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Causes of an Enlarged Uterus

By Kate Killoran ; Updated August 14, 2017

The uterus, or womb, is the place in the body where a baby grows. Located in the pelvis, the female reproductive organ can become enlarged for a variety of reasons. The most likely cause depends on a woman's age. In women of childbearing age, pregnancy -- either normal or abnormal -- is the most common reason for an enlarged uterus. Benign uterine tumors, known as fibroids, can also be a cause. Occasionally, in young women who are just starting their periods, a blockage of menstrual blood flow leads to an enlarged uterus. In older women, cancer involving the uterus is a potential cause for enlargement.


Within the first few weeks of a normal pregnancy, the uterus begins to grow. It starts at a weight of approximately 70 g and grows to about 1,100 g at term. A miscarriage, when a fetus or embryo is no longer living, or an ectopic pregnancy, when a pregnancy is implanted outside of the uterus, can also result in an enlarged uterus. Yet another type of abnormal pregnancy, called a molar pregnancy, can lead to excessive uterine growth.


Uterine fibroids, or leiomyomas, are the most common tumor found in the pelvis. According to the American College of Obstetricians and Gynecologists, uterine fibroids occur in up to 70 percent of white women and 80 percent of black women by age 50. They are rare in adolescence and usually shrink after menopause. They can be so small that they are only visible with a microscope, or in rare cases they can exceed 25 lbs. Although most of the time they do not cause symptoms, they can cause abnormal bleeding, pelvic pressure, painful periods and urinary frequency.

Adenomyosis and Hematometra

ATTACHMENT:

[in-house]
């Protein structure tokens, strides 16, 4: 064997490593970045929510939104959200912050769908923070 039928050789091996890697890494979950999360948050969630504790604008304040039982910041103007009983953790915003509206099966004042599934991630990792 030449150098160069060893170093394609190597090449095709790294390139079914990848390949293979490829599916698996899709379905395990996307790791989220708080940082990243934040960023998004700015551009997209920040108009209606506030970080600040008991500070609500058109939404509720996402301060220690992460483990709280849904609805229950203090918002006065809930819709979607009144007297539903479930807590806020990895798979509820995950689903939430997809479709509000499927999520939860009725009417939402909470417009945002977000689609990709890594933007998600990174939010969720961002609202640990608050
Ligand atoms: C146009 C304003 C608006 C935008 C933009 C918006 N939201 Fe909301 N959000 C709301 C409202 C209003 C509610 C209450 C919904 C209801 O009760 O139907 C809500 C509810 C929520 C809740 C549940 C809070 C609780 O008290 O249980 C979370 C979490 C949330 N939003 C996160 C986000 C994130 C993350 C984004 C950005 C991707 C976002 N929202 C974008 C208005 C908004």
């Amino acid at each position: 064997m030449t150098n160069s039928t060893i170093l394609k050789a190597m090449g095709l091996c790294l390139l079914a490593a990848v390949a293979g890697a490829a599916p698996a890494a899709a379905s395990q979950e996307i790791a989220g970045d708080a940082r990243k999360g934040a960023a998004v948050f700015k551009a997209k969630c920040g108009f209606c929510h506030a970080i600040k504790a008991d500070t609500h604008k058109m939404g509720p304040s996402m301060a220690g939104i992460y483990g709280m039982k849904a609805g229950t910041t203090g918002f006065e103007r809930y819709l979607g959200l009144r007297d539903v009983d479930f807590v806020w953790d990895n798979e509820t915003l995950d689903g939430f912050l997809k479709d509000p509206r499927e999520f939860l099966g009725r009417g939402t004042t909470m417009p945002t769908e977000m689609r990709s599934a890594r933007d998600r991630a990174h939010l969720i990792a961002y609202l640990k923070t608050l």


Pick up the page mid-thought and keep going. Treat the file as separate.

Adenomyosis occurs when the endometrium -- the lining of the uterus -- grows into the walls of the uterus, causing it to grow up to 2 to 3 times normal size. It affects approximately 20 percent of women. Classic symptoms of adenomyosis are heavy, painful periods, but -- like fibroids -- it is most often asymptomatic. Also like fibroids, it affects women of childbearing age. Hematometra is another disorder that can cause an enlarged uterus. It occurs when the uterus expands with blocked menstrual blood flow. This can happen in young women who are just starting to menstruate or in older women who have scarring within the pelvis, usually from radiation or surgery.


Cancer involving the uterus can cause enlargement. The most common cancer of the uterus is endometrial cancer. It will be diagnosed in approximately 54,870 women in the United States annually, according to the American College of Obstetricians and Gynecologists. Rarely, cancer occurs within the muscular wall of the uterus. This is known as a sarcoma. Cancer can also occur within a fibroid -- this is called a leiomyosarcoma. Cancers are most likely to occur in postmenopausal women.

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